This image was banned on 2 QQ (Chinese) social media forums. This is a label from a carton of 30 Burnbrae large eggs, made in the USA. Photo 1 by Don Tai
I do not intend to be subversive on Chinese social media, nor very political. I also do stay away from sensitive issues on QQ, a Chinese social media messaging and forum site. This image ban, however, really took me by surprise. I teach some English on the Chinese forums, so I thought I’d show them a typical Canadian product label in English and French. I tried 3 times, and the QQ bot banned me all three times from posting to 2 separate QQ forums. Very odd.
How to avoid getting killed by a car, especially a left turning car at a signalized intersection, is a frequent topic of discussion on motorcycle forums and blogs. For a long time smart motorcyclists have been looking for the cause and solution to this deadly dilemma, in the hopes of reducing or eliminating the threat. First-hand documented accounts of crashes are dissected with a forensic zeal. Possible causes and contributing factors are suggested. Motorcyclists always leave the discussion with an uneasiness and queasiness in the gut: Often the cause of the crash, a car driver, is beyond the rider’s control. In this case an automotive writer riding his motorcycle gets into a head-on crash with a left-turning young lady, who says the typical cop-out excuse: “I did not see him”.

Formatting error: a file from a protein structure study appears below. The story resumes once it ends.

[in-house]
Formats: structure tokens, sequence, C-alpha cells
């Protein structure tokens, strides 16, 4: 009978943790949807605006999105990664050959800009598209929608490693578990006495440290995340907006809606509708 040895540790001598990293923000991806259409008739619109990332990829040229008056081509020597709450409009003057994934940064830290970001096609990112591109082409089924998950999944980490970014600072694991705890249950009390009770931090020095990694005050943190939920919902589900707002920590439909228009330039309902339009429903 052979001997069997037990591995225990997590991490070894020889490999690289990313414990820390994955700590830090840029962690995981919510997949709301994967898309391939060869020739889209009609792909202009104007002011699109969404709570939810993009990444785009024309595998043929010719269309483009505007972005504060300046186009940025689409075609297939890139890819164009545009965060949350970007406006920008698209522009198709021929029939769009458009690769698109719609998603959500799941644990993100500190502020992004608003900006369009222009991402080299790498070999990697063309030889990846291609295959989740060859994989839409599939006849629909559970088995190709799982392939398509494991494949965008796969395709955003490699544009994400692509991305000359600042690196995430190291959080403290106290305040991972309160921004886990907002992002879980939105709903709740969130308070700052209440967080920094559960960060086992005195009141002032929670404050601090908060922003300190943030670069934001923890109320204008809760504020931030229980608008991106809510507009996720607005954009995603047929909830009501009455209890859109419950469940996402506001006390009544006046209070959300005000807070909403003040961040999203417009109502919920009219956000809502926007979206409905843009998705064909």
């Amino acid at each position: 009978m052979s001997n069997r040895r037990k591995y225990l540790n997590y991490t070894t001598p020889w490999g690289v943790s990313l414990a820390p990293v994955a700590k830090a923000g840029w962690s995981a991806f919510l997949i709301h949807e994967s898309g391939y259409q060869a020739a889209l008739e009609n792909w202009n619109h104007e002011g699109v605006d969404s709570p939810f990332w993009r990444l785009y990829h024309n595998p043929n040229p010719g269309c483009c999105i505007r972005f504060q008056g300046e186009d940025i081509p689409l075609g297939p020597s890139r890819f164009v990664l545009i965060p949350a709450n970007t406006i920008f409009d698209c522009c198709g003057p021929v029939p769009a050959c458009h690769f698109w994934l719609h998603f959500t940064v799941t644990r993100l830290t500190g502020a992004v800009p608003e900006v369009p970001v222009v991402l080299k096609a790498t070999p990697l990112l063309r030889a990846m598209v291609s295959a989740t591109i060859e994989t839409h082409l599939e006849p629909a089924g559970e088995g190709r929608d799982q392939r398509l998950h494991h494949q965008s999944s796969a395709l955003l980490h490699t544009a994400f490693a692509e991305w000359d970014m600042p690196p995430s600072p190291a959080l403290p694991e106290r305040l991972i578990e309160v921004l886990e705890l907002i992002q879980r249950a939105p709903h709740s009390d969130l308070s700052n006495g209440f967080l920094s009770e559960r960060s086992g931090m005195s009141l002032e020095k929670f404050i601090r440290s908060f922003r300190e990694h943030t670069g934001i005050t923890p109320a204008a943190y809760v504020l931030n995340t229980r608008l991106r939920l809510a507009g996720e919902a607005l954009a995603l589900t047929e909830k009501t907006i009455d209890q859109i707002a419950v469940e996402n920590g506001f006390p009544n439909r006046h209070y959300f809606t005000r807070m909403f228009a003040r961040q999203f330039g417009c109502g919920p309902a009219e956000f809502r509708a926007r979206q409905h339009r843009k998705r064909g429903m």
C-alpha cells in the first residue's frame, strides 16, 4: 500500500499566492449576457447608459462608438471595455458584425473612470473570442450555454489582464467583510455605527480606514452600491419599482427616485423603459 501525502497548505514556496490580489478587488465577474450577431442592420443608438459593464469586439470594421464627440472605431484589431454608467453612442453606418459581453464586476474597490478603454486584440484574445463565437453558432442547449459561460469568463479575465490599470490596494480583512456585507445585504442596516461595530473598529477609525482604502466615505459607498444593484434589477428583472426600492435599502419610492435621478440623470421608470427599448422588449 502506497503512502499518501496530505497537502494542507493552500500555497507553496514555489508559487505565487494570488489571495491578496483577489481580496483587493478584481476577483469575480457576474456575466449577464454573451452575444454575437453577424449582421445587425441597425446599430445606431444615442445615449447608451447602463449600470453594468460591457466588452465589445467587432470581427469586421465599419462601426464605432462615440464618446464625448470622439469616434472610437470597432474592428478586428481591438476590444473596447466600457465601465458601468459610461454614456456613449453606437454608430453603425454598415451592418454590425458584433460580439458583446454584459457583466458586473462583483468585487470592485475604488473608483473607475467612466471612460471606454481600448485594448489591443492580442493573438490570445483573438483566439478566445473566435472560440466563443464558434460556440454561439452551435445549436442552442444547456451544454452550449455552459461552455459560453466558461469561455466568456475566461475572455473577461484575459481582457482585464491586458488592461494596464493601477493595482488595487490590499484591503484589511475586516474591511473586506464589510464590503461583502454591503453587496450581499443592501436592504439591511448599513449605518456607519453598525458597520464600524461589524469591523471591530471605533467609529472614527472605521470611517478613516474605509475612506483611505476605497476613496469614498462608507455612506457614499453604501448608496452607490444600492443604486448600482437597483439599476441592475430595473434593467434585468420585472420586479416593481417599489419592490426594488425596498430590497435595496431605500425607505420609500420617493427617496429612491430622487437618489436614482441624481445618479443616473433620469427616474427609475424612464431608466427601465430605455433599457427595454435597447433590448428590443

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Automotive Journalist on Motorcycle Hurt by Left Turning Car
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Mike Holmes exudes credibility because of his knowledge and actions, not because of a slick web site.
Home renovations shows are useful to me because they educate the public in the care and feeding of your home. Like any system, homes need maintenance and upkeep. Knowing what to do can prevent major damage and expense in the long run. On occasion, these seemingly mundane shows highlight issues that stick to me. Recently Mike Holmes, from “Homes on Holmes” and “Holmes Inspection” lamented that one of his customers found a contractor online, thought the guy was legit and handed him $25,000CAD for a basement renovation. This legit contractor subcontracted out and created a structural and aesthetic disaster of dangerous quality. Mike’s conclusion: You can’t find a legit contractor from a web site. I agree with him.